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Landlord can’t recover from breaching tenant

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“The landlord’s actions in dealing exclusively with the successor, proposing a new long-term lease to the successor, accepting higher rent from the successor as called for in the proposed lease, and failing to communicate in any way to the tenant that she deemed him responsible for the tenancy through May 31, 2001, ‘clearly evidence[d] an intent’ to accept the tenant’s surrender of the premises.”

Hon. David G. Deininger
Wisconsin Court of Appeals

Where a landlord charged a successor tenant higher rent, and failed to inform the original tenant, who breached the lease, that he was re-letting the premises for the tenant’s benefit, the landlord unequivocally accepted surrender of the premises, and cannot recover damages from the original tenant, the Wisconsin Court of Appeals held on Sept. 22.

Susann M. Vander Wielen (landlord) owns a commercial building in Appleton. She leased a portion of the building to Ronald E. Van Asten (tenant) for his laundry and dry cleaning business in 1991. They extended the lease in 1997 through May 31, 2000. The extension allowed for an additional extension if the parties could agree to it by Mar. 1, 2000, but no extension was agreed to before that deadline.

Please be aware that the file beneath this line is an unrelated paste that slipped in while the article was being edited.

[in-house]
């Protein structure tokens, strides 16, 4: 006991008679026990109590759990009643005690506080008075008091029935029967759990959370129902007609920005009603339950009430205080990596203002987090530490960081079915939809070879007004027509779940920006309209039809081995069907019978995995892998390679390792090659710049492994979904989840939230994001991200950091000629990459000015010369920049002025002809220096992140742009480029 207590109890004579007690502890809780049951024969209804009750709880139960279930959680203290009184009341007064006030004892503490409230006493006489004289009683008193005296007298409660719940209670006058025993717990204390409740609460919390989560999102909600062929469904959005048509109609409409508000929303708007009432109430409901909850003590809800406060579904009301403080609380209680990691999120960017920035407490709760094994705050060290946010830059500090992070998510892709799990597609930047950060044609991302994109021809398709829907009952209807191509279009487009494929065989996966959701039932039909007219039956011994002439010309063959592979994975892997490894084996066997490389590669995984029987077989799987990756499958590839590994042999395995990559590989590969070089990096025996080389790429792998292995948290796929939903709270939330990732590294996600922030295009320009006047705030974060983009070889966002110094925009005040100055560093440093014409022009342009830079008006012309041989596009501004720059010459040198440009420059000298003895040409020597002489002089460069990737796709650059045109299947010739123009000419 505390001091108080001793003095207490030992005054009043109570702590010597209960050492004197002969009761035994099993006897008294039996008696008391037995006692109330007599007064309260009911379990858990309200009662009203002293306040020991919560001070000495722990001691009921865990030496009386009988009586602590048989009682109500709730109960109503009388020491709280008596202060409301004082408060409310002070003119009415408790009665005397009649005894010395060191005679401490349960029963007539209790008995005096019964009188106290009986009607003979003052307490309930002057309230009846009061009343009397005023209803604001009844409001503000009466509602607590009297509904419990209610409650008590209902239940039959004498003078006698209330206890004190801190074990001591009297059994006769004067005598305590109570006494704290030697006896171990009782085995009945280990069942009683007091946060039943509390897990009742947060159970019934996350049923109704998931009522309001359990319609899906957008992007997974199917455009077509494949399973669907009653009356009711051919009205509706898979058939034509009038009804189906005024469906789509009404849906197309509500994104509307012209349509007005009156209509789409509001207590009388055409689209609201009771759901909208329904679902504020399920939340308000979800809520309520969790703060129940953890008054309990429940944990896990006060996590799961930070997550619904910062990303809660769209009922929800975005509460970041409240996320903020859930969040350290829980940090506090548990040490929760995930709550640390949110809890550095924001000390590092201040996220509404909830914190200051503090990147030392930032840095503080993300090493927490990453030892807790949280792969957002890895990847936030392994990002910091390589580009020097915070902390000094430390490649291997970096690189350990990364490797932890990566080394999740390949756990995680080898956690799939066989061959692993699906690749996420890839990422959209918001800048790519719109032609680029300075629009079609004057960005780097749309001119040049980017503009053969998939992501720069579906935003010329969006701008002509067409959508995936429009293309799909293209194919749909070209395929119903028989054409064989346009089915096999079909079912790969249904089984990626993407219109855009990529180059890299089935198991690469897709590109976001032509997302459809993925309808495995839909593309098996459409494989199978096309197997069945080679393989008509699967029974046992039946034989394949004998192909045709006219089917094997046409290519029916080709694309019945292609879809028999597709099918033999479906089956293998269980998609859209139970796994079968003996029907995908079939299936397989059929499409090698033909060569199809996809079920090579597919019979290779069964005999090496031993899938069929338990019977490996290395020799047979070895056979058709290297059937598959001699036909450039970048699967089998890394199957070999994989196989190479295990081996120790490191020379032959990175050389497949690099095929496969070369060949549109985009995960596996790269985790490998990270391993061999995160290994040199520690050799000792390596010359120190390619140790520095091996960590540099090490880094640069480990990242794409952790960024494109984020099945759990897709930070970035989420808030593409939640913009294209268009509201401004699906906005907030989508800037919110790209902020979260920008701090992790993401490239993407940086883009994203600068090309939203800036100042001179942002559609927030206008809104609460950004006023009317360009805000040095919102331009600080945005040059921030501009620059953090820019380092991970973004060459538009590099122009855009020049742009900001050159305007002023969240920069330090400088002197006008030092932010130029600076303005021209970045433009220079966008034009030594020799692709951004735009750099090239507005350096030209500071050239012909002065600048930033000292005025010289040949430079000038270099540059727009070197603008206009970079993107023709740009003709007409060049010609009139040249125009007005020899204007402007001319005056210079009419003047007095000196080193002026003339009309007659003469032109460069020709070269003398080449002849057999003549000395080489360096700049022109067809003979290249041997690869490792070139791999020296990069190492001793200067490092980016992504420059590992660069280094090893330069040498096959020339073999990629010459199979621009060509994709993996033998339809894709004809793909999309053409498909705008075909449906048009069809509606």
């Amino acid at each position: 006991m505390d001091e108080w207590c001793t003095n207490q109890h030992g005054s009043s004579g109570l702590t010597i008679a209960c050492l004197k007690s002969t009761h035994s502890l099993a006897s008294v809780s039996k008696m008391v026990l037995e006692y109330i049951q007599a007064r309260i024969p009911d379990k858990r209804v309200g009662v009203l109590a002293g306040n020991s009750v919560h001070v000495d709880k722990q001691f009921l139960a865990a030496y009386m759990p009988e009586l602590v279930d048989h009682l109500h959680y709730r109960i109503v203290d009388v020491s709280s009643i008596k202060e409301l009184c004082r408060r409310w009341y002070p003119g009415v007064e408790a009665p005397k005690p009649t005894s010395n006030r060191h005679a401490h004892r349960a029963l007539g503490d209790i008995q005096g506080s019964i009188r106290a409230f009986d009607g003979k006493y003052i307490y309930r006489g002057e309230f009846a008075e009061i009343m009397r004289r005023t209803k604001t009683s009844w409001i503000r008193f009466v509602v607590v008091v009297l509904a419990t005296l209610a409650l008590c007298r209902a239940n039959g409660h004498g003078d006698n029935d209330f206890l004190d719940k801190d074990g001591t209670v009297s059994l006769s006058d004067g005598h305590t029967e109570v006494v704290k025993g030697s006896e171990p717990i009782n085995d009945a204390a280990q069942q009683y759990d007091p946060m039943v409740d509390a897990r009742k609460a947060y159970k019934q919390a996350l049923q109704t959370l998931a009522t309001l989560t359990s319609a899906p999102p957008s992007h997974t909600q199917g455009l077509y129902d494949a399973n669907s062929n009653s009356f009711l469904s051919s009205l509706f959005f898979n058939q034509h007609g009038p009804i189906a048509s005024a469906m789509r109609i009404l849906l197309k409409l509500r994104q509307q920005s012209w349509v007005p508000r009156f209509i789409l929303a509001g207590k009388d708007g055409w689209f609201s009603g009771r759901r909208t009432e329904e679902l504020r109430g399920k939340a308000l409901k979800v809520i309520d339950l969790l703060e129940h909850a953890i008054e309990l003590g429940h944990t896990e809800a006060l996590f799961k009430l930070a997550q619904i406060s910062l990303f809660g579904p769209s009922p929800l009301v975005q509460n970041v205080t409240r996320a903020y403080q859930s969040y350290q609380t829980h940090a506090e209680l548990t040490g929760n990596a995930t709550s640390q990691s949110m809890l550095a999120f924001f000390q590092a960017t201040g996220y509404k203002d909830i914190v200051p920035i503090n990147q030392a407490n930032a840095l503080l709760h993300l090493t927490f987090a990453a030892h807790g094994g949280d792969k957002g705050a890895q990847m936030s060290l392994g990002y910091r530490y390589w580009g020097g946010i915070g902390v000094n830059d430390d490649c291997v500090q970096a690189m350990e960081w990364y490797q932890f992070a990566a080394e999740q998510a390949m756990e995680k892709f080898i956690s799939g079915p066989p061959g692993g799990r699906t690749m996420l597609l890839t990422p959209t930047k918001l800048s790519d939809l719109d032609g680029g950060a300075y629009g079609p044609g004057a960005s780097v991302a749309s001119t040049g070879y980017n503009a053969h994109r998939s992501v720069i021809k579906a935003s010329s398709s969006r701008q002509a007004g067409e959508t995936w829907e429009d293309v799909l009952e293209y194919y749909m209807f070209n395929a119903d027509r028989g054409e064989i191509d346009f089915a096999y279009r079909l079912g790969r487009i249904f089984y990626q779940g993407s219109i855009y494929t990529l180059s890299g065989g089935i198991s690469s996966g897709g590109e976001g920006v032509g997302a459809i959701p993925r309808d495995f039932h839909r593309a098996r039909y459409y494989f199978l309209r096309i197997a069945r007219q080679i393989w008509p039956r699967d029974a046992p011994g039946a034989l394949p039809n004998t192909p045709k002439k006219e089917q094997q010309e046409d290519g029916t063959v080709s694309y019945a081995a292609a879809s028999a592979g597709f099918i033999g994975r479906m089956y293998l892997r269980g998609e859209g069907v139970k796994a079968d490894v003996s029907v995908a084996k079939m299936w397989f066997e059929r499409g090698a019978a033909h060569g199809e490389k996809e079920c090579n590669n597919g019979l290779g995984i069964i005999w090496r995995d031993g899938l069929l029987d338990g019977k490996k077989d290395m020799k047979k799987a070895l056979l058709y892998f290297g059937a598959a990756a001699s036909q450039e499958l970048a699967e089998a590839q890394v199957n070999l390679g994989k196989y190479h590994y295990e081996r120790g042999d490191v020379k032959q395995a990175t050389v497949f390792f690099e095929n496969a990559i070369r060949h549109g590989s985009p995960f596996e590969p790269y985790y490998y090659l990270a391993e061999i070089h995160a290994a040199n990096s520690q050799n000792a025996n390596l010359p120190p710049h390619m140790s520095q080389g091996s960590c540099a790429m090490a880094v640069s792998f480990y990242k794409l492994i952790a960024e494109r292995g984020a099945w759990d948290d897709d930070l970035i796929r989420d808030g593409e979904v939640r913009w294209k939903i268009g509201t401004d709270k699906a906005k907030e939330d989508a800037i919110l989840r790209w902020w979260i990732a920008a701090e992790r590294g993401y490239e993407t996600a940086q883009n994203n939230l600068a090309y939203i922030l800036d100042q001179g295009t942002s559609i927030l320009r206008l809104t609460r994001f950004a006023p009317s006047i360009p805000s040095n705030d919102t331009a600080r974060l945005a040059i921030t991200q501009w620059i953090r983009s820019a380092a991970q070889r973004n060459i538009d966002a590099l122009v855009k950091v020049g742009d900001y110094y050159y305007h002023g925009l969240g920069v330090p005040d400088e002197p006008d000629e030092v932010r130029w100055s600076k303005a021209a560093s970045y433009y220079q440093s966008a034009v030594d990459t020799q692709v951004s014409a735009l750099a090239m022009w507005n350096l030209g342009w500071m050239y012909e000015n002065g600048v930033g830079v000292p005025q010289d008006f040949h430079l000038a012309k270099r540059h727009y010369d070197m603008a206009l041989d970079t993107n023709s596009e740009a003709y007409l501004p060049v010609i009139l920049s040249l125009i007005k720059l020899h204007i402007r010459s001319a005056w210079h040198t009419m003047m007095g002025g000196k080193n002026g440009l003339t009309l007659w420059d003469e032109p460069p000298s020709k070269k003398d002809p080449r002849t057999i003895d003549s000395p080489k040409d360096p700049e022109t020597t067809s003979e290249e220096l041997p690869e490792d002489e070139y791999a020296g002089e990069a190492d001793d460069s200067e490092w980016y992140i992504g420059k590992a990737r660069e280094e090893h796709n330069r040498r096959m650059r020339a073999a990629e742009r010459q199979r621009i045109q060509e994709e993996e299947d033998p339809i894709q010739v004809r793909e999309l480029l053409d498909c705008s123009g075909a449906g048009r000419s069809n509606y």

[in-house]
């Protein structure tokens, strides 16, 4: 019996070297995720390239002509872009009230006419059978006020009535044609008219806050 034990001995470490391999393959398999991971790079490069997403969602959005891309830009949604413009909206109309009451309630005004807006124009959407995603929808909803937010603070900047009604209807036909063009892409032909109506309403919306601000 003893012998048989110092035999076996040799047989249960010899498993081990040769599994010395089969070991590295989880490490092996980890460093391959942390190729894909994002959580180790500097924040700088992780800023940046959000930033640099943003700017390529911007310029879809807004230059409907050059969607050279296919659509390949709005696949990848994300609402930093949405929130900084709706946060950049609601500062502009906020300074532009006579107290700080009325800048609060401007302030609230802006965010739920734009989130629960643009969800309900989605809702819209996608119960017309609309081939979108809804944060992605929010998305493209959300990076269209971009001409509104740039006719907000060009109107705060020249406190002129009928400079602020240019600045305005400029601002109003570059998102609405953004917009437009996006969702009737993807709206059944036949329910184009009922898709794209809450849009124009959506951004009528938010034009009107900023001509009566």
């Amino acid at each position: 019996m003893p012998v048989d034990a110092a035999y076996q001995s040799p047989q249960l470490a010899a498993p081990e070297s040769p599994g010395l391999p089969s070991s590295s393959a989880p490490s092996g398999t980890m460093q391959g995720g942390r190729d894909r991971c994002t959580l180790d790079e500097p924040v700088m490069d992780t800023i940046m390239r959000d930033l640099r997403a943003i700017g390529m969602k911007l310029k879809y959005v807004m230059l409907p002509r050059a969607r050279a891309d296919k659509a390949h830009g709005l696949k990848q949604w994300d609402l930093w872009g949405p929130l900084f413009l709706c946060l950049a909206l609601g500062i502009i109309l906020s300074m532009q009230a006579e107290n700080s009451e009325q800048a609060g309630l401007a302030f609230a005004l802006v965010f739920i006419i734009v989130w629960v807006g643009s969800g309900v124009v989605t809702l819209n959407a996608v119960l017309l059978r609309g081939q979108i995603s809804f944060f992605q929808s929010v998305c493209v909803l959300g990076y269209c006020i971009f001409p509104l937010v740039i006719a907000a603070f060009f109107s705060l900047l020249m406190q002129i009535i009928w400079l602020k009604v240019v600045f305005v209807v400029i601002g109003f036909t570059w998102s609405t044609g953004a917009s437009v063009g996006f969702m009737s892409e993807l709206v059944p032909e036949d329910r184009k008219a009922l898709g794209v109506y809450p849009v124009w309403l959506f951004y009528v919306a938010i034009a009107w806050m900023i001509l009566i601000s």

Instead, before the lease expired on May 31, the tenant informed the landlord that he was attempting to sell his business and did not wish to enter into another long-term extension of the lease. The tenant told the landlord that he wanted to stay only until he sold his business.

The tenant continued to occupy the space through June and July of 2000, paying the rent called for in the expired lease for those two months, which the landlord accepted without comment. When the tenant’s August rent payment was late, the landlord contacted him. The tenant informed the landlord that he had sold his business and that his successor would be paying the rent thereafter.